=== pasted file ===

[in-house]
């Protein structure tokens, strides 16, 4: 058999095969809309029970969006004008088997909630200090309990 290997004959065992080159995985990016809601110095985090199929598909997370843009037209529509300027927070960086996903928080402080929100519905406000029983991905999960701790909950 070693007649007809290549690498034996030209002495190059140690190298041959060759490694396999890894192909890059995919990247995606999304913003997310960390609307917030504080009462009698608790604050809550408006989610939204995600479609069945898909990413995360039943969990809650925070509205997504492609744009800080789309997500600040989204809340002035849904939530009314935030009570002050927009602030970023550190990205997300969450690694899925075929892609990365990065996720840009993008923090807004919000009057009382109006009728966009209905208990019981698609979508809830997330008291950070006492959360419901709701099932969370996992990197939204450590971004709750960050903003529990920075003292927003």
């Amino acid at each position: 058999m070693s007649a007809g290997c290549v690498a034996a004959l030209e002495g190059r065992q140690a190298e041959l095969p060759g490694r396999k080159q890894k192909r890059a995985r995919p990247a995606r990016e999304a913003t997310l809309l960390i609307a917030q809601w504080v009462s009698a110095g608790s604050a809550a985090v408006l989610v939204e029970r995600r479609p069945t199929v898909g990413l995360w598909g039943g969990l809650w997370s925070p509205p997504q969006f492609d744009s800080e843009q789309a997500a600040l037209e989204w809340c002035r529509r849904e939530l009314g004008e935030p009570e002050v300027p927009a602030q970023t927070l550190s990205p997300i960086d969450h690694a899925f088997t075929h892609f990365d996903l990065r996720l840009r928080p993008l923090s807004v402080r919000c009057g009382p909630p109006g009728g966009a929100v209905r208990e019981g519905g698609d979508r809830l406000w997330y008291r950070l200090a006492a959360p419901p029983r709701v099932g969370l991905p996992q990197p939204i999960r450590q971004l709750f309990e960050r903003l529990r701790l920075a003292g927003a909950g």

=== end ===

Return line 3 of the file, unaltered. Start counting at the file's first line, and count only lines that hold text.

């Amino acid at each position: 058999m070693s007649a007809g290997c290549v690498a034996a004959l030209e002495g190059r065992q140690a190298e041959l095969p060759g490694r396999k080159q890894k192909r890059a995985r995919p990247a995606r990016e999304a913003t997310l809309l960390i609307a917030q809601w504080v009462s009698a110095g608790s604050a809550a985090v408006l989610v939204e029970r995600r479609p069945t199929v898909g990413l995360w598909g039943g969990l809650w997370s925070p509205p997504q969006f492609d744009s800080e843009q789309a997500a600040l037209e989204w809340c002035r529509r849904e939530l009314g004008e935030p009570e002050v300027p927009a602030q970023t927070l550190s990205p997300i960086d969450h690694a899925f088997t075929h892609f990365d996903l990065r996720l840009r928080p993008l923090s807004v402080r919000c009057g009382p909630p109006g009728g966009a929100v209905r208990e019981g519905g698609d979508r809830l406000w997330y008291r950070l200090a006492a959360p419901p029983r709701v099932g969370l991905p996992q990197p939204i999960r450590q971004l709750f309990e960050r903003l529990r701790l920075a003292g927003a909950g």